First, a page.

There are four cases where we've discussed using sessions for optimizations. During today's phone discussion we analysed them.

1.  Avoiding the negotiate round trip.

Requesting a page protected by Kerberos requires two round trips to the server: 1 for the initializ request, which gets denied with the negotiate challenge, and one for the negotiate response. mod_auth_kerb can fall back to userid/password. THe suggestion was t hat we allow mod_auth_kerb to set a session cookie after a successful negotiate request. Future requests can use that cookie to bypass the negotiate handshake. The problem with this approach is NFS home directories, and root users being able to get access to the session cookies, allowing a replay attack. Note that this is a problem with the userid/password fall-back as well. We are not going to pursue this right now.

2. Caching the service ticket. Once the http request has gone through, the ipa web server needs to request a service ticket for LDAP. If the session contained the service ticket, the could be bypassed for additional requests. Since the request has to be validated by Kerberos for the initial negotiate call, there is no additional loss of security in caching the ticket. A potential alternative to server side caching is for the client to request the service ticket and send it in the negotiate handshake. There is some question as to whether the web server would be able to acces this ticket, and also whether the client can somehow request a ticket that the server can use, and still comply with the Kerberos standards.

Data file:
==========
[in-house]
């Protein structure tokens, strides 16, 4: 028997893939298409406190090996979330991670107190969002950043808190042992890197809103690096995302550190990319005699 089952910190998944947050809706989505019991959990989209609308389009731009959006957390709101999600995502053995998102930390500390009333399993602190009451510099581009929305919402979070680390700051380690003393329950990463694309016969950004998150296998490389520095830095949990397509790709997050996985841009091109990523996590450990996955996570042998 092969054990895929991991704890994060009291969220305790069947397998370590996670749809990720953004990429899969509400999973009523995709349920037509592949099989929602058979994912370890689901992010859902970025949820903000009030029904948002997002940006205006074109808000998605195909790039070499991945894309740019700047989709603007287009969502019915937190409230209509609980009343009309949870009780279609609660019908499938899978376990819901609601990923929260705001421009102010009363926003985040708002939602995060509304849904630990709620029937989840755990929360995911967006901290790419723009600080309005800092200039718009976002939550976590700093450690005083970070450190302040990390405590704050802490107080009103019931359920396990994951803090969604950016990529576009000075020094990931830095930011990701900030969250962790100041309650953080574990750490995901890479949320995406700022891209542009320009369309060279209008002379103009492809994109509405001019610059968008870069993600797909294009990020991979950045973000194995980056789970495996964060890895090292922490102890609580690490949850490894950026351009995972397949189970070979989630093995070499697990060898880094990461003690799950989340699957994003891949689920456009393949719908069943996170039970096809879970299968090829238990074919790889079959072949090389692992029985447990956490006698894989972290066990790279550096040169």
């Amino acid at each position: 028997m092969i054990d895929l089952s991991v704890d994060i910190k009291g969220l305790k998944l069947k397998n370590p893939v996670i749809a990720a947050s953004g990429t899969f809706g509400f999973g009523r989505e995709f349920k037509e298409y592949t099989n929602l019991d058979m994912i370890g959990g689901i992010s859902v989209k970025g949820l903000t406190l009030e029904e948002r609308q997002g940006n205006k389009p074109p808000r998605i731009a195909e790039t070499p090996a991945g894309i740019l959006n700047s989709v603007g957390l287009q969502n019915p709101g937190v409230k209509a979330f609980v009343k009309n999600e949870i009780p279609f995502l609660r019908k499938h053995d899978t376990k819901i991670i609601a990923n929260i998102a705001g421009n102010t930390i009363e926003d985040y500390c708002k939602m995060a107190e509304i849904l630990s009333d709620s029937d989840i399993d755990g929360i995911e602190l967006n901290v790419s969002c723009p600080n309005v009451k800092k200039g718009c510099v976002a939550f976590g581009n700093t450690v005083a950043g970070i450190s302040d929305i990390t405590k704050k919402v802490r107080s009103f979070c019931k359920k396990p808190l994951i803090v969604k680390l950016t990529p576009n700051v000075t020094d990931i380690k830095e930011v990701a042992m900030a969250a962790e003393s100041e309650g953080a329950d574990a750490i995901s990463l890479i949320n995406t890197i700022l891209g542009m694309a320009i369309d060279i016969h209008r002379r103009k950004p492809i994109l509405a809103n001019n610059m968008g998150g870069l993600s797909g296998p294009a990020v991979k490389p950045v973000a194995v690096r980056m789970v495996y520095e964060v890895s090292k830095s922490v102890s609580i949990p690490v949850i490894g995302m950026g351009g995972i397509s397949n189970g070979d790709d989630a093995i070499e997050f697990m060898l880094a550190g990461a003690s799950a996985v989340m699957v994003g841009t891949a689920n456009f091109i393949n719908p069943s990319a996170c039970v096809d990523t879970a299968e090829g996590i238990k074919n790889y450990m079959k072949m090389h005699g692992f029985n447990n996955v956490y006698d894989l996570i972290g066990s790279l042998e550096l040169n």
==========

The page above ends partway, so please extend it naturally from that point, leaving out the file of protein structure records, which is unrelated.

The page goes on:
3. File Upload. Session time out provides a means to automate the clean up of files that might otherwise be orphaned.

4. Windowing search results. the 'find' APIs as implemented by LDAP limit the responses to 200 records by default. One request we've had is to provide sorting and windowing. Windowing here is defined as, for a sorted response, return a delimited number of records starting at an offset greater than 0. The LDAP implementation requires the equivalent of a cursor from the requester, in this case the Apache server. To maintain association between the user and the cursor, the cursor identifier would be stored in the session. Implementing this correctly will require further design. It will likely be done in the future.

In summary, the caching of the service ticket alone provides a compelling reason to implement sessions. File upload will take advantage of them. Other uses may be found over time.

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